Human Sorrows Not More Important Than Animals'

RECEIVED Mon., Oct. 29, 2007

Dear Editor,
    As an animal-welfare activist, I was offended by Ms. Acosta's comments that Ellen DeGeneres should be crying over human wrongs, not animal rights [“TV Eye,” Screens, Oct. 26]. Compassion comes in all shapes and sizes … and species. I'm tired of people criticizing animal-rights activists on the grounds that their compassion should be used to help the homeless, the elderly, and sick children. First of all, how do you know that I'm not doing something to help these individuals? And, on that note, what are you doing to help these people? It's easy to criticize when one is not doing anything for anybody. I don't apologize for being an activist who helps animals, as this is just one of my many passions. It appears that this, too, is one that is close to Ms. DeGeneres' heart, and her shed tears should be welcome and comforting, not labeled as being myopic. I'm thankful my heart is open to helping someone, and I'm sorry if that makes Ms. Acosta cry.
Timothy J. Verret

R.I.P. Dr. John Warfield

RECEIVED Mon., Oct. 29, 2007

Hello friends,
    The sad news of KAZI's Dr. John Warfield's passing away reached me at the AMARC community-radio conference here in Rabat, Morocco. (AMARC is the Canadian nongovernmental organization that serves as the World Association of Community Radio Broadcasters.)
    I too consider myself as part of the larger KAZI family. I was just one of scores of Austinites who crowded into the original KAZI air room, when the "Voice of Austin" signed on to Austin airwaves at 88.7FM for the very first time.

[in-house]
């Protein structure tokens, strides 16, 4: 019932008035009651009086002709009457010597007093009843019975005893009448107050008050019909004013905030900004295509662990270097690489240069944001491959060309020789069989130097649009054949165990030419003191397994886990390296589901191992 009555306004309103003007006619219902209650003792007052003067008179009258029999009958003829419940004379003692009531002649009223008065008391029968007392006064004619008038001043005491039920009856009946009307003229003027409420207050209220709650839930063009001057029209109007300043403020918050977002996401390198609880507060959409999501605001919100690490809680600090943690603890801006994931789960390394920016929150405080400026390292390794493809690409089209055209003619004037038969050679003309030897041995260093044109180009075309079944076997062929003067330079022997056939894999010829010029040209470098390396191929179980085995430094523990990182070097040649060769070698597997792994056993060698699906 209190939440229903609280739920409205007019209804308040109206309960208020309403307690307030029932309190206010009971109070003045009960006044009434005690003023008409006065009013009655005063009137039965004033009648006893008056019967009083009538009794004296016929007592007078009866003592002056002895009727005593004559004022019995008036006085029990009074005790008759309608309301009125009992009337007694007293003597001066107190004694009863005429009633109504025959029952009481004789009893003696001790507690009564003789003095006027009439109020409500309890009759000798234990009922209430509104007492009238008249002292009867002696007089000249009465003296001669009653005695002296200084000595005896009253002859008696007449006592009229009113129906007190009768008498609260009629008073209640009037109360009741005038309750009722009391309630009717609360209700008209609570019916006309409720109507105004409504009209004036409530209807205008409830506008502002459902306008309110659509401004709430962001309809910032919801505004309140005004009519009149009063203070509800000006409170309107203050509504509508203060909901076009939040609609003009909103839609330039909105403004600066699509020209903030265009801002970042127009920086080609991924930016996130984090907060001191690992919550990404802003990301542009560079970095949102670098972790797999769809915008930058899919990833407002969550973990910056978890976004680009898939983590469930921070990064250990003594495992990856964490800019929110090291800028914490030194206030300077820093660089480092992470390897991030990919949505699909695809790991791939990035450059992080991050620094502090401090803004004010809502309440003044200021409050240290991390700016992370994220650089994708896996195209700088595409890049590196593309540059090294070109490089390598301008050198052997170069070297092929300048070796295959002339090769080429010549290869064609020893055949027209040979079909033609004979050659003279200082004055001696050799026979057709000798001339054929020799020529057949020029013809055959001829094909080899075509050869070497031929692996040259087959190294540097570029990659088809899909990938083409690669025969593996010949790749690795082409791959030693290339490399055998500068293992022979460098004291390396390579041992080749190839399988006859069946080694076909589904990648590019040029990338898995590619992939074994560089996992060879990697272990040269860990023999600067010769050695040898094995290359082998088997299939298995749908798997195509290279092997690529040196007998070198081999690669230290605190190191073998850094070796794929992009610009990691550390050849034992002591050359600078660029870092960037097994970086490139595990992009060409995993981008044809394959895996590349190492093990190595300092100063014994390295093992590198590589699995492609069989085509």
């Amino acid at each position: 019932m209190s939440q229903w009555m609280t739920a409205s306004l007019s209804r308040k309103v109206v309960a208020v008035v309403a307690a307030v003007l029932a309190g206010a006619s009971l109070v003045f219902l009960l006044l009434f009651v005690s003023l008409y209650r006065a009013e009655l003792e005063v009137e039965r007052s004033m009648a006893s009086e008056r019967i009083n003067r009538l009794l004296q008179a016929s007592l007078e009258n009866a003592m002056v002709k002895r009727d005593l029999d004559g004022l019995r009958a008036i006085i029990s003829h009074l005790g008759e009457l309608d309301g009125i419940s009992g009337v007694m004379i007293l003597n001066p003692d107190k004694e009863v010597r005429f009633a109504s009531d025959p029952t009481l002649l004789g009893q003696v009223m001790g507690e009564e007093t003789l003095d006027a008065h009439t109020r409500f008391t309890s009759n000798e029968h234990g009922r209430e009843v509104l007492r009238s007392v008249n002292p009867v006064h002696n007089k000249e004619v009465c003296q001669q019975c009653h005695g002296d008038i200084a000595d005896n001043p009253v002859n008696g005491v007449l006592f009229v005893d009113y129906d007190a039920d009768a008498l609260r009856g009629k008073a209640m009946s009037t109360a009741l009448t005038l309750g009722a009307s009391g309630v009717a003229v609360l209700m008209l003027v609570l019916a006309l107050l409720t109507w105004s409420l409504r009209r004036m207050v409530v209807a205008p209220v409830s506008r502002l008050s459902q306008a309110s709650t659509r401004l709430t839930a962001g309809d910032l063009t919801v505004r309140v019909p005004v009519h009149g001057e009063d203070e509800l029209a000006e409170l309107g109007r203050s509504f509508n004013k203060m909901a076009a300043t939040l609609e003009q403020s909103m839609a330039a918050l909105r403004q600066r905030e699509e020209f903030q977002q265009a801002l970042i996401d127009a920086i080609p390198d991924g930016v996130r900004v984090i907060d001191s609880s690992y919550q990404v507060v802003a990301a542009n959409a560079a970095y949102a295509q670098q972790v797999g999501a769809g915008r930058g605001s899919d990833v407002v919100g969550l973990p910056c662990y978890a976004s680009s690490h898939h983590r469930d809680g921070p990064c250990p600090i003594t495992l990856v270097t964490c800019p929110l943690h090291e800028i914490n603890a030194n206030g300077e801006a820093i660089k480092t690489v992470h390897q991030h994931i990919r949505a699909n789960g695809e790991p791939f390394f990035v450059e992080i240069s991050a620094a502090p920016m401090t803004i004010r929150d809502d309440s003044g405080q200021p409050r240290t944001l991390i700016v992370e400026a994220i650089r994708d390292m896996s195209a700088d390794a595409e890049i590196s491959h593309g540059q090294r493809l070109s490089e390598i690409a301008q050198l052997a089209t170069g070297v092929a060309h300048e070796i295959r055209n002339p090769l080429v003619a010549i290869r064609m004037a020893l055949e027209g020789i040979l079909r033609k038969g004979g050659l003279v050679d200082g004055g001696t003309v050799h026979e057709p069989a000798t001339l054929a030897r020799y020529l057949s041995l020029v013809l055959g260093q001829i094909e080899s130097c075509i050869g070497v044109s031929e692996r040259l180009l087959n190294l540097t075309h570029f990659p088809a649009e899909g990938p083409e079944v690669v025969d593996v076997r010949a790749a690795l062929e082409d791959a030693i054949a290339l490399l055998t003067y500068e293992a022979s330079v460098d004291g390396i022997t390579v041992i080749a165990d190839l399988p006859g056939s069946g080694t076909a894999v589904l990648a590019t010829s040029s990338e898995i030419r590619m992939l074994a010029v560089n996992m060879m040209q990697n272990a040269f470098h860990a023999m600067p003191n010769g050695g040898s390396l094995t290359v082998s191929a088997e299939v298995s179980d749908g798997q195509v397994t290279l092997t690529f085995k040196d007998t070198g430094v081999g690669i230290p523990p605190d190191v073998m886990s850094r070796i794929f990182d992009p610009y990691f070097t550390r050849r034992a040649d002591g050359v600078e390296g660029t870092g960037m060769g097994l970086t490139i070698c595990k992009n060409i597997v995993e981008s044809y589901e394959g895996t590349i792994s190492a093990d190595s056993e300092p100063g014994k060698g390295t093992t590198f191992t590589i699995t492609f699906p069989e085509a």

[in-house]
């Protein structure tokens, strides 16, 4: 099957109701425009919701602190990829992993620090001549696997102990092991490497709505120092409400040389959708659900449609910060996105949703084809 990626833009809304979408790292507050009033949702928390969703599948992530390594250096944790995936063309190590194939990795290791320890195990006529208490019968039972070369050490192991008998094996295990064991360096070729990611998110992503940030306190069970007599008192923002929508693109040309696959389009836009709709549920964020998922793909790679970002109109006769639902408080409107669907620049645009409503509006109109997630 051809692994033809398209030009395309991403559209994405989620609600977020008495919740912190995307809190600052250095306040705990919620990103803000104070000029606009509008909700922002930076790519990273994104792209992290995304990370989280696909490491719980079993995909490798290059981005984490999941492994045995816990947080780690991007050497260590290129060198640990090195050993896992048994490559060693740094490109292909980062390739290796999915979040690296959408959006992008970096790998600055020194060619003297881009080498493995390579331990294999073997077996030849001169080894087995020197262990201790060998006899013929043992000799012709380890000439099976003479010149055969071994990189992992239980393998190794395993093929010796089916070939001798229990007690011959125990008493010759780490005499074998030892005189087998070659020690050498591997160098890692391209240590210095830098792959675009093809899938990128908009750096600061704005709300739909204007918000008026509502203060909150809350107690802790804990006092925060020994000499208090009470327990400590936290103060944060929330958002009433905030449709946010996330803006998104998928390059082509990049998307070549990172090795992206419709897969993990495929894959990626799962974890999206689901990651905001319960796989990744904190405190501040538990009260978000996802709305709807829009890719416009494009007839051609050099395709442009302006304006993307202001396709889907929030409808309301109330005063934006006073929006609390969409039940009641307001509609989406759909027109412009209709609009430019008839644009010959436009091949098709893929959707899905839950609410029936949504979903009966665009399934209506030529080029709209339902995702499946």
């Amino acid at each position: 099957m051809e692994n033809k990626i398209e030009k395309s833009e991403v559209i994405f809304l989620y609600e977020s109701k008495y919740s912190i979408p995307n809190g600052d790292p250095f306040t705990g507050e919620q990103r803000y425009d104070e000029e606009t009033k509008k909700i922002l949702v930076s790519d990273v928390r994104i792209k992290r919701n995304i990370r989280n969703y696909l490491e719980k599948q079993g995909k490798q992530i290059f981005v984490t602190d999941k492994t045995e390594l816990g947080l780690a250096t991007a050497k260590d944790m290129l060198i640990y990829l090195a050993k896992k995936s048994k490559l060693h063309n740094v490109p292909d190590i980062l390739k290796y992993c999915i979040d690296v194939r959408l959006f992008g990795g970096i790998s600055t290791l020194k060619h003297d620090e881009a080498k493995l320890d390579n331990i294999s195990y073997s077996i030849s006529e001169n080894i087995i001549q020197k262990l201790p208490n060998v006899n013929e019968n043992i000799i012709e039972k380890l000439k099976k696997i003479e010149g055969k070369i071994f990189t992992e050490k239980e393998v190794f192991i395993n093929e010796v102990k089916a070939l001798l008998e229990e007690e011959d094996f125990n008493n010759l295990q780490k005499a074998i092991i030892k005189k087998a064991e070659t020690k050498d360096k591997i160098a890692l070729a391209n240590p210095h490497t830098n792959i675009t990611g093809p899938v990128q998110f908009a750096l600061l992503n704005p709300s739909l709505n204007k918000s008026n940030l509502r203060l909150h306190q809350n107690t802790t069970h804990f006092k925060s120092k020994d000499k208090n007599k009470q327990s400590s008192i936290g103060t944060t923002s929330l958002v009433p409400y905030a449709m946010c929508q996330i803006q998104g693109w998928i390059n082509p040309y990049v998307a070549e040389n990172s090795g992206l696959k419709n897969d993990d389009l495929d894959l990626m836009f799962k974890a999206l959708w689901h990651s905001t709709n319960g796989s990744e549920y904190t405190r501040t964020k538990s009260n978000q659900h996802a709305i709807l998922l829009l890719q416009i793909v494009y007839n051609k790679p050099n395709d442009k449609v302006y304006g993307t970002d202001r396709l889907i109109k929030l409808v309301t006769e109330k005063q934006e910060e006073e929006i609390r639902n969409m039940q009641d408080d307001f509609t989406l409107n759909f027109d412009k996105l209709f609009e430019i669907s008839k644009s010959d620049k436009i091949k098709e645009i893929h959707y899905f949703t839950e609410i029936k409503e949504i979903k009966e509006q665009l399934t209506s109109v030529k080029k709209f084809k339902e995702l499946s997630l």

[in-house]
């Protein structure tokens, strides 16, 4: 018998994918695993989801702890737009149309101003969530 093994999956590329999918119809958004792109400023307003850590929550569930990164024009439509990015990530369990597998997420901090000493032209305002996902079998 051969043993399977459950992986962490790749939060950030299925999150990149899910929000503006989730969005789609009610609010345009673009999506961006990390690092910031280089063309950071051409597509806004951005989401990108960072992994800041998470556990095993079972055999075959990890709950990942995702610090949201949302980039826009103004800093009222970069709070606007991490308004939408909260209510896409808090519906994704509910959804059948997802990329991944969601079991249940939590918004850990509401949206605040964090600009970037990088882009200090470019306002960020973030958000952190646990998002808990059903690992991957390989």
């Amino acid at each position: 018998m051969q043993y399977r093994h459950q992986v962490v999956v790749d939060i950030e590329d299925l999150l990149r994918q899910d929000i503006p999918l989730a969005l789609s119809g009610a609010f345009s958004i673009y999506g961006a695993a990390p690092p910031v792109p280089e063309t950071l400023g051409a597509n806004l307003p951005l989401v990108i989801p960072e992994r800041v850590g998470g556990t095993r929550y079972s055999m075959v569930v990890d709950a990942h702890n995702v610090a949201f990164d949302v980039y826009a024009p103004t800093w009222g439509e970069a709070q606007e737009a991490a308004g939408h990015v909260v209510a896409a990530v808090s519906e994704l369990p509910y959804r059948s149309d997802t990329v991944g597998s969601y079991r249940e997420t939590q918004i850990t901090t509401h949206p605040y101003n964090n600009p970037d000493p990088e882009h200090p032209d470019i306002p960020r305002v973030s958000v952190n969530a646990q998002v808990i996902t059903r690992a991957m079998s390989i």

I know firsthand that the station was the result of the tireless work of the Warfields and many others in Austin's African-American community. The station really struggled during its earliest years but never faltered.
    Now the station is very much the Voice of Austin; with strong management, a great range of programming not heard elsewhere on the radio dial, and significant community support.
    While hardly the only successful project of the Warfields, KAZI will certainly be one their most public, valuable, and enduring legacies.
    Since my early days on KAZI, I have helped carry the banner of community radio, putting KOOP on the air, working with survivors in New Orleans' Ninth Ward, and evacuees in the Houston Astrodome. I have now traveled even farther from the Lone Star State, working on a radio theatre project at a community radio station in Mozambique and this week working with nongovernmental organizations, media, and human rights groups here in the Middle East/North Africa region. "KAZI," by the way, equates to the Swahili word for "work."
    I will return to Austin knowing that one of the founders, one of the visionaries of community radio, has passed on to the airwaves.
Thank you, John Warfield,
Jim Ellinger
Rabat, Morocco

Refer Homeless to ARCH

RECEIVED Mon., Oct. 29, 2007

Dear Editor,
    I enjoyed Ms. Acosta's good points in her column about Ellen DeGeneres' meltdown over a dog adoption gone wrong vs. other tragedies [“TV Eye,” Screens, Oct. 26]. Ms. Acosta's story about the homeless man on the bus, as one good example, was very moving. I'd like to encourage readers, whether you want to give money to homeless people or not, to please refer to them to the Austin Resource Center for the Homeless Downtown, where they can get showers, clean clothes, have a locker, use a computer, get and leave phone messages including for jobs, and receive counseling and other help (also beds for the night). It does get crowded, but it's a great institution and a very real resource for a man like the one in Ms. Acosta's column. Please remember the ARCH!
Madeleine Mercier

Hypocritical Moral Whores

RECEIVED Mon., Oct. 29, 2007

Dear Editor,